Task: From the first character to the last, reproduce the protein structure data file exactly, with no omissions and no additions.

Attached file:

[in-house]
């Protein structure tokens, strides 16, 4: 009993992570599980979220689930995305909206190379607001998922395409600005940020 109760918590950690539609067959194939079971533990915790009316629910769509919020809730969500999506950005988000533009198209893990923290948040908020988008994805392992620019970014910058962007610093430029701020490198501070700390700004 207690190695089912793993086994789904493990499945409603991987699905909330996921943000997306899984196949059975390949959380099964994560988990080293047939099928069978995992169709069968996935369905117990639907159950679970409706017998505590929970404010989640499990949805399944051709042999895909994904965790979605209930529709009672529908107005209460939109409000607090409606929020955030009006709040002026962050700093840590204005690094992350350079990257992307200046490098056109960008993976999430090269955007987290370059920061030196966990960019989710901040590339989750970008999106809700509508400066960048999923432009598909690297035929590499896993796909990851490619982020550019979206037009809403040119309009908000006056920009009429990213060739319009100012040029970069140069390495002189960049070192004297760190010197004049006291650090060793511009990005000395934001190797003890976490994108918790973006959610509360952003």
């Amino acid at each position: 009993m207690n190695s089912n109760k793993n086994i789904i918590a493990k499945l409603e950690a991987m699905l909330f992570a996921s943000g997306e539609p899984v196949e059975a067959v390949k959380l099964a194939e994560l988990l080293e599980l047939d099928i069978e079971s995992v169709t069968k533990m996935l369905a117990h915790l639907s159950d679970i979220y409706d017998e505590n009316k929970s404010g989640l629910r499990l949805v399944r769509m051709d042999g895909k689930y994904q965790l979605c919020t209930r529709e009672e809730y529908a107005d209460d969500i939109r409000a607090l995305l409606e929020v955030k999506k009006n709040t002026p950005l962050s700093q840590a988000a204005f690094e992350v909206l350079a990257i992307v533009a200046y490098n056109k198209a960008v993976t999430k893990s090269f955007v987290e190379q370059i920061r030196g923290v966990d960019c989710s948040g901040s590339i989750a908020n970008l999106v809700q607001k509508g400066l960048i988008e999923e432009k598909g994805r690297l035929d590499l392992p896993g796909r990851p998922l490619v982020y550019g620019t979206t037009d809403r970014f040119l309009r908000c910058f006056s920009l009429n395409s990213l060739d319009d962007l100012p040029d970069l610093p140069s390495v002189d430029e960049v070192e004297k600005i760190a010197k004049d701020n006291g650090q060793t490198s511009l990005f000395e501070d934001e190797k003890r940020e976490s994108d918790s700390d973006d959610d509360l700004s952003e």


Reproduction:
[in-house]
């Protein structure tokens, strides 16, 4: 009993992570599980979220689930995305909206190379607001998922395409600005940020 109760918590950690539609067959194939079971533990915790009316629910769509919020809730969500999506950005988000533009198209893990923290948040908020988008994805392992620019970014910058962007610093430029701020490198501070700390700004 207690190695089912793993086994789904493990499945409603991987699905909330996921943000997306899984196949059975390949959380099964994560988990080293047939099928069978995992169709069968996935369905117990639907159950679970409706017998505590929970404010989640499990949805399944051709042999895909994904965790979605209930529709009672529908107005209460939109409000607090409606929020955030009006709040002026962050700093840590204005690094992350350079990257992307200046490098056109960008993976999430090269955007987290370059920061030196966990960019989710901040590339989750970008999106809700509508400066960048999923432009598909690297035929590499896993796909990851490619982020550019979206037009809403040119309009908000006056920009009429990213060739319009100012040029970069140069390495002189960049070192004297760190010197004049006291650090060793511009990005000395934001190797003890976490994108918790973006959610509360952003």
């Amino acid at each position: 009993m207690n190695s089912n109760k793993n086994i789904i918590a493990k499945l409603e950690a991987m699905l909330f992570a996921s943000g997306e539609p899984v196949e059975a067959v390949k959380l099964a194939e994560l988990l080293e599980l047939d099928i069978e079971s995992v169709t069968k533990m996935l369905a117990h915790l639907s159950d679970i979220y409706d017998e505590n009316k929970s404010g989640l629910r499990l949805v399944r769509m051709d042999g895909k689930y994904q965790l979605c919020t209930r529709e009672e809730y529908a107005d209460d969500i939109r409000a607090l995305l409606e929020v955030k999506k009006n709040t002026p950005l962050s700093q840590a988000a204005f690094e992350v909206l350079a990257i992307v533009a200046y490098n056109k198209a960008v993976t999430k893990s090269f955007v987290e190379q370059i920061r030196g923290v966990d960019c989710s948040g901040s590339i989750a908020n970008l999106v809700q607001k509508g400066l960048i988008e999923e432009k598909g994805r690297l035929d590499l392992p896993g796909r990851p998922l490619v982020y550019g620019t979206t037009d809403r970014f040119l309009r908000c910058f006056s920009l009429n395409s990213l060739d319009d962007l100012p040029d970069l610093p140069s390495v002189d430029e960049v070192e004297k600005i760190a010197k004049d701020n006291g650090q060793t490198s511009l990005f000395e501070d934001e190797k003890r940020e976490s994108d918790s700390d973006d959610d509360l700004s952003e």